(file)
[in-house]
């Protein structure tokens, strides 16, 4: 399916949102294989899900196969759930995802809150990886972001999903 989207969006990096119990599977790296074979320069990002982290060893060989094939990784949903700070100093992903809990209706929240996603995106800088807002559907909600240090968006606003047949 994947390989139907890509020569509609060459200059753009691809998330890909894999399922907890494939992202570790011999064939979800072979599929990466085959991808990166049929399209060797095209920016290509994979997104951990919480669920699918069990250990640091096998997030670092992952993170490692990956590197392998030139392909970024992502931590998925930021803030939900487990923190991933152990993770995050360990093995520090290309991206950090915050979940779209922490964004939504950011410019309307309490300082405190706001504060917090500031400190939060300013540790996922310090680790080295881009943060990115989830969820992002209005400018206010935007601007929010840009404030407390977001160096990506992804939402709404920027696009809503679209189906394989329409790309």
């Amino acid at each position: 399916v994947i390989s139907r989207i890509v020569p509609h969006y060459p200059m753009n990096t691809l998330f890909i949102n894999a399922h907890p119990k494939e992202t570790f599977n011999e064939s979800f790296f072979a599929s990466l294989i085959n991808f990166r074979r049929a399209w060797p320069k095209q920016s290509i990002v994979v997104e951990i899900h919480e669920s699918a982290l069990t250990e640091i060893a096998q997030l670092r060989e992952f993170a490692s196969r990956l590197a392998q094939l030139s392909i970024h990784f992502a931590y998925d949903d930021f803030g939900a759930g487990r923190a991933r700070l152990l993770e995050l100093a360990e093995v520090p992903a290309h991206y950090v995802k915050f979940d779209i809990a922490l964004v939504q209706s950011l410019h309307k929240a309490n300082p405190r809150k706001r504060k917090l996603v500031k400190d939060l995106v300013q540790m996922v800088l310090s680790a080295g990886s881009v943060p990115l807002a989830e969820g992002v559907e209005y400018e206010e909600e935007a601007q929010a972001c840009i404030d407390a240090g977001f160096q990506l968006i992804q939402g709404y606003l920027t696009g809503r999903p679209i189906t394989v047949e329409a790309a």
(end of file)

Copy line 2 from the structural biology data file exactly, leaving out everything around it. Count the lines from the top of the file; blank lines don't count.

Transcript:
């Protein structure tokens, strides 16, 4: 399916949102294989899900196969759930995802809150990886972001999903 989207969006990096119990599977790296074979320069990002982290060893060989094939990784949903700070100093992903809990209706929240996603995106800088807002559907909600240090968006606003047949 994947390989139907890509020569509609060459200059753009691809998330890909894999399922907890494939992202570790011999064939979800072979599929990466085959991808990166049929399209060797095209920016290509994979997104951990919480669920699918069990250990640091096998997030670092992952993170490692990956590197392998030139392909970024992502931590998925930021803030939900487990923190991933152990993770995050360990093995520090290309991206950090915050979940779209922490964004939504950011410019309307309490300082405190706001504060917090500031400190939060300013540790996922310090680790080295881009943060990115989830969820992002209005400018206010935007601007929010840009404030407390977001160096990506992804939402709404920027696009809503679209189906394989329409790309």